China's domestic spending slows as economy recovers from virus outbreak

Agence France-Presse

Posted at Aug 14 2020 11:10 AM | Updated as of Aug 14 2020 11:11 AM

BEIJING - China's retail sales dropped in July, official data showed Friday, indicating that sluggish consumer spending could hold up the country's recovery from the coronavirus outbreak.

Retail sales -- a key indication of consumer sentiment -- shrunk by 1.1 percent on-year, falling short of forecasts and suggesting many are still reticent about going out to spend time and money, even as China appears to have the virus largely under control.

The latest data follows a drop of 1.8 percent on-year for retail sales in June.

Bloomberg analysts had predicted sales would recover to a modest 0.1 percent growth.

The catering industry remained particularly badly hit, with sales down 11 percent.

The retail sector occupies an increasingly crucial role in China's economy as leaders look to consumers, rather than trade and investment, to drive growth.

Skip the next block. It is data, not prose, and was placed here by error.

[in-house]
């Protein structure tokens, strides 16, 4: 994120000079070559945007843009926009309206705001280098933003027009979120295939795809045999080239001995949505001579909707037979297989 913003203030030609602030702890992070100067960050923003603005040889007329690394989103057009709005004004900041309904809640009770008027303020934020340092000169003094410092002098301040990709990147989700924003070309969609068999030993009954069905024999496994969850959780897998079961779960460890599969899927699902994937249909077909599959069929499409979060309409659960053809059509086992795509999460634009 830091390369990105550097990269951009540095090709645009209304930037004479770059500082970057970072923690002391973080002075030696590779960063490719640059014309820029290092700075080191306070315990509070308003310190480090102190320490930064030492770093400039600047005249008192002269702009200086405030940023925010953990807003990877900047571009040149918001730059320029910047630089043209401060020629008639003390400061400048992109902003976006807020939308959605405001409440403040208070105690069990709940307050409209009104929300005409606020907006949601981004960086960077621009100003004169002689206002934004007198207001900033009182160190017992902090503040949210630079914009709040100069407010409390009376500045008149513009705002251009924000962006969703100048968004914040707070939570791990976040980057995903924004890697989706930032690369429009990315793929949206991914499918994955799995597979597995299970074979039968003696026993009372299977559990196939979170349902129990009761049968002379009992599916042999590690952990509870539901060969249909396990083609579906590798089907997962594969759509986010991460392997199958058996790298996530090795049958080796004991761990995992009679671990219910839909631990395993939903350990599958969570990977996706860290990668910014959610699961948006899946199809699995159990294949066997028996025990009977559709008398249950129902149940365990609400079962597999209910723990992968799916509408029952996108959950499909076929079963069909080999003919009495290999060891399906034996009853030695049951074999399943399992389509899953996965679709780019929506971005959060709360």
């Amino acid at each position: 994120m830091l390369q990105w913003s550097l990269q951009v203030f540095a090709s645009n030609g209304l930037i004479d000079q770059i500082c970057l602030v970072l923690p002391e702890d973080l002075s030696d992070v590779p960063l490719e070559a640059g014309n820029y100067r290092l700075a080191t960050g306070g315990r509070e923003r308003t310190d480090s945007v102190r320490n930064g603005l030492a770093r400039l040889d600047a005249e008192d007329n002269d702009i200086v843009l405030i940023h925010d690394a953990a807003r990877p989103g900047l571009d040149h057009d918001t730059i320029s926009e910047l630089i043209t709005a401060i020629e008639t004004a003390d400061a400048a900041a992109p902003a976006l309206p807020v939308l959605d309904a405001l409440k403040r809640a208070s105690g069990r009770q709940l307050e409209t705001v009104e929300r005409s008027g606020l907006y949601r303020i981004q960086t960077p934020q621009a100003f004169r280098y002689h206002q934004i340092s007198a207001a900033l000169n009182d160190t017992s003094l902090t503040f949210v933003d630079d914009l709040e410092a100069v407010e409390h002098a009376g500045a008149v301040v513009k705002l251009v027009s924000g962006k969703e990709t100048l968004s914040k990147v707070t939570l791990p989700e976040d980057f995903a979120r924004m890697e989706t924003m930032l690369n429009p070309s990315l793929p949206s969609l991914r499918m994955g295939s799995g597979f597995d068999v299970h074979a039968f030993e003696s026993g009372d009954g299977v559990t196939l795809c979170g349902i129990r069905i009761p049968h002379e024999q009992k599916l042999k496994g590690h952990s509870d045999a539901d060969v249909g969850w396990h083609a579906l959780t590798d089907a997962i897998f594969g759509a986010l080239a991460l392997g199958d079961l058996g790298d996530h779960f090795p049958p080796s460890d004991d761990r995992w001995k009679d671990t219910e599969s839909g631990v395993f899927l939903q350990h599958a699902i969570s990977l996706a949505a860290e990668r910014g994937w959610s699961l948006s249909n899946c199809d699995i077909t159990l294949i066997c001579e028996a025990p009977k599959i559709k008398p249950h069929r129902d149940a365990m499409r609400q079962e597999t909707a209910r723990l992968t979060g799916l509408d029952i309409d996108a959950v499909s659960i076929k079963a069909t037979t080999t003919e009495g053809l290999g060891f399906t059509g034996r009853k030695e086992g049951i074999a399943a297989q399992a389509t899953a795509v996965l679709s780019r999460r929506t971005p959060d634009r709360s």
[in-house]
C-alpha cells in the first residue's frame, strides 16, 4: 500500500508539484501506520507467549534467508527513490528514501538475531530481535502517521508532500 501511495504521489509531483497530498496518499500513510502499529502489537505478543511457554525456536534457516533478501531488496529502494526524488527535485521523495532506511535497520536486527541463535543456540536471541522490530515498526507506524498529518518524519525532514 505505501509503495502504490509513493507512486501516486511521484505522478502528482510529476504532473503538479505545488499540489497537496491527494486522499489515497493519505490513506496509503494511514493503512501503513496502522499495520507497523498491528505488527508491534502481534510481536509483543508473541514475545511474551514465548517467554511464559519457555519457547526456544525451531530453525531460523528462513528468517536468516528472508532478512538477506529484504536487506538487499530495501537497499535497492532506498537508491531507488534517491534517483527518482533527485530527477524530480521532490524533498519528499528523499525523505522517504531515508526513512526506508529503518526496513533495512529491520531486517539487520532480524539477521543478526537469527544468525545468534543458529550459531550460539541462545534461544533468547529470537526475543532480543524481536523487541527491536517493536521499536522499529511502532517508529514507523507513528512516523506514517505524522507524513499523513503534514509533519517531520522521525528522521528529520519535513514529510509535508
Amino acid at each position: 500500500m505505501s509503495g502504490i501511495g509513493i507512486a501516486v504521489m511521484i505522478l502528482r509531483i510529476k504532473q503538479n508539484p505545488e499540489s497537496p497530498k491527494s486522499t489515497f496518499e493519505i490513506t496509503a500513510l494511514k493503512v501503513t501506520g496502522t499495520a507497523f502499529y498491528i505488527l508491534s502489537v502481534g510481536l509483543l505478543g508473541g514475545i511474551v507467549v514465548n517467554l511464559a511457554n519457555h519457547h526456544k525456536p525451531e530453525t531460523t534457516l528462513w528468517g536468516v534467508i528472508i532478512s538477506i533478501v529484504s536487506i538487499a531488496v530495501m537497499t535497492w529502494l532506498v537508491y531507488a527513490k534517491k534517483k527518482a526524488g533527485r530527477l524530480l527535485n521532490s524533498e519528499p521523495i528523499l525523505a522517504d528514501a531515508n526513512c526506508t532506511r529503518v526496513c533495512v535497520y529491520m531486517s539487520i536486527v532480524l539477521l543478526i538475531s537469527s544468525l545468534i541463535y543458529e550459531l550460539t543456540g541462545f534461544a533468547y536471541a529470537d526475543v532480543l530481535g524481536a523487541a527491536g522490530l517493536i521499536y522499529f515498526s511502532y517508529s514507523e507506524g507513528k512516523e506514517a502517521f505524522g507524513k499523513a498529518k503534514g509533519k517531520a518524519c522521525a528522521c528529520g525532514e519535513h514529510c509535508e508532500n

A domestic consumption pick-up is especially needed as external demand weakens while other countries continue battling the pandemic.

Spokesman for the National Bureau of Statistics Fu Linghui said the data showed "a trend of steady recovery".

Industrial production grew by 4.8 percent in July -- the same level as the previous month, but below predictions from Bloomberg analysts of 5.2 percent growth.

China is working to bounce back from a historic economic contraction in the first quarter caused by the virus, which had shut down most activity and forced people across the country to stay home.

The coronavirus -- which first emerged in the city of Wuhan late last year -- has since shut businesses and destroyed millions of jobs globally.

As several of the world's major economies plunge into recession, China's data suggests it is generally recovering quicker, as the first to be hit by COVID-19 and one of the first to recover.

China's GDP expanded 3.2 percent in April-June, smashing expectations and a massive improvement on the 6.8 percent contraction in the first quarter.

© Agence France-Presse